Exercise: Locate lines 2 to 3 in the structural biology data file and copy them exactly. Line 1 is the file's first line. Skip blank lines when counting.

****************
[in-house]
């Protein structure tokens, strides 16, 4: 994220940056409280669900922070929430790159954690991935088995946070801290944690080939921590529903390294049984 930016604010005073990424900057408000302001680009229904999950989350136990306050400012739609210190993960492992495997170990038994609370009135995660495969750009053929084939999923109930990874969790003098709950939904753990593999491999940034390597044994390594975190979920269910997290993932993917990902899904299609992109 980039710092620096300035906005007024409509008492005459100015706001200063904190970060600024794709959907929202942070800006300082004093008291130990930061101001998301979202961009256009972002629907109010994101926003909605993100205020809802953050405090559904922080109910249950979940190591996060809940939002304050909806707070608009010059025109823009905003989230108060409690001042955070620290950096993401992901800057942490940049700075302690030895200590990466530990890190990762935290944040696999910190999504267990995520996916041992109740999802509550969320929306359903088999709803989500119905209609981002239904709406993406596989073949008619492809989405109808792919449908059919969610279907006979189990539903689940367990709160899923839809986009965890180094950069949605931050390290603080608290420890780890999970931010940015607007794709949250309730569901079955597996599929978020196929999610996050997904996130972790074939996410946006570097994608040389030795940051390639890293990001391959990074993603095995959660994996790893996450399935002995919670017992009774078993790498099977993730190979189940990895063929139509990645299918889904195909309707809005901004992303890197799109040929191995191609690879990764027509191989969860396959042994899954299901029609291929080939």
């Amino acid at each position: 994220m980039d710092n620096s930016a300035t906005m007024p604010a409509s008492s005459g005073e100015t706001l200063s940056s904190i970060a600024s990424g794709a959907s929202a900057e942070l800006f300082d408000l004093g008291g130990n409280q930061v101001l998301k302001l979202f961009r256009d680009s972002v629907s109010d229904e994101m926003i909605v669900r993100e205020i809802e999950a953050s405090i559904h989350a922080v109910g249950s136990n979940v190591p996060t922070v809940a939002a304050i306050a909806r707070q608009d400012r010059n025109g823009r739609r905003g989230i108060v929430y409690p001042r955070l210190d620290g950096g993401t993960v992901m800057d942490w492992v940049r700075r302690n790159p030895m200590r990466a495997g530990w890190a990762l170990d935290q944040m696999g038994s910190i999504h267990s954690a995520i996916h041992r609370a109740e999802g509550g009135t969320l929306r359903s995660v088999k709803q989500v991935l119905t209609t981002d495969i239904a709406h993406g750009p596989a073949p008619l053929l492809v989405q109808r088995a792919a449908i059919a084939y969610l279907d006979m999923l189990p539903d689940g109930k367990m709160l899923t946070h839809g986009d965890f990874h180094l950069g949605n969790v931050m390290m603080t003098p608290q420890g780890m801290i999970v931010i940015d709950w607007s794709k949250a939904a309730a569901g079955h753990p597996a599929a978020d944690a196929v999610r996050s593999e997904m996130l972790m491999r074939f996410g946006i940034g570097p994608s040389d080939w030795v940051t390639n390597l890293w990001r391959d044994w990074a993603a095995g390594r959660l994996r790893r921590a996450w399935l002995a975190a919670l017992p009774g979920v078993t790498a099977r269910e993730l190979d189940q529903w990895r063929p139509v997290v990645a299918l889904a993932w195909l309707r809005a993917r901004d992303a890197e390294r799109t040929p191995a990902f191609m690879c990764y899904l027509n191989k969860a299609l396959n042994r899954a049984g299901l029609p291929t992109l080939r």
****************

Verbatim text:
């Protein structure tokens, strides 16, 4: 994220940056409280669900922070929430790159954690991935088995946070801290944690080939921590529903390294049984 930016604010005073990424900057408000302001680009229904999950989350136990306050400012739609210190993960492992495997170990038994609370009135995660495969750009053929084939999923109930990874969790003098709950939904753990593999491999940034390597044994390594975190979920269910997290993932993917990902899904299609992109 980039710092620096300035906005007024409509008492005459100015706001200063904190970060600024794709959907929202942070800006300082004093008291130990930061101001998301979202961009256009972002629907109010994101926003909605993100205020809802953050405090559904922080109910249950979940190591996060809940939002304050909806707070608009010059025109823009905003989230108060409690001042955070620290950096993401992901800057942490940049700075302690030895200590990466530990890190990762935290944040696999910190999504267990995520996916041992109740999802509550969320929306359903088999709803989500119905209609981002239904709406993406596989073949008619492809989405109808792919449908059919969610279907006979189990539903689940367990709160899923839809986009965890180094950069949605931050390290603080608290420890780890999970931010940015607007794709949250309730569901079955597996599929978020196929999610996050997904996130972790074939996410946006570097994608040389030795940051390639890293990001391959990074993603095995959660994996790893996450399935002995919670017992009774078993790498099977993730190979189940990895063929139509990645299918889904195909309707809005901004992303890197799109040929191995191609690879990764027509191989969860396959042994899954299901029609291929080939």
């Amino acid at each position: 994220m980039d710092n620096s930016a300035t906005m007024p604010a409509s008492s005459g005073e100015t706001l200063s940056s904190i970060a600024s990424g794709a959907s929202a900057e942070l800006f300082d408000l004093g008291g130990n409280q930061v101001l998301k302001l979202f961009r256009d680009s972002v629907s109010d229904e994101m926003i909605v669900r993100e205020i809802e999950a953050s405090i559904h989350a922080v109910g249950s136990n979940v190591p996060t922070v809940a939002a304050i306050a909806r707070q608009d400012r010059n025109g823009r739609r905003g989230i108060v929430y409690p001042r955070l210190d620290g950096g993401t993960v992901m800057d942490w492992v940049r700075r302690n790159p030895m200590r990466a495997g530990w890190a990762l170990d935290q944040m696999g038994s910190i999504h267990s954690a995520i996916h041992r609370a109740e999802g509550g009135t969320l929306r359903s995660v088999k709803q989500v991935l119905t209609t981002d495969i239904a709406h993406g750009p596989a073949p008619l053929l492809v989405q109808r088995a792919a449908i059919a084939y969610l279907d006979m999923l189990p539903d689940g109930k367990m709160l899923t946070h839809g986009d965890f990874h180094l950069g949605n969790v931050m390290m603080t003098p608290q420890g780890m801290i999970v931010i940015d709950w607007s794709k949250a939904a309730a569901g079955h753990p597996a599929a978020d944690a196929v999610r996050s593999e997904m996130l972790m491999r074939f996410g946006i940034g570097p994608s040389d080939w030795v940051t390639n390597l890293w990001r391959d044994w990074a993603a095995g390594r959660l994996r790893r921590a996450w399935l002995a975190a919670l017992p009774g979920v078993t790498a099977r269910e993730l190979d189940q529903w990895r063929p139509v997290v990645a299918l889904a993932w195909l309707r809005a993917r901004d992303a890197e390294r799109t040929p191995a990902f191609m690879c990764y899904l027509n191989k969860a299609l396959n042994r899954a049984g299901l029609p291929t992109l080939r």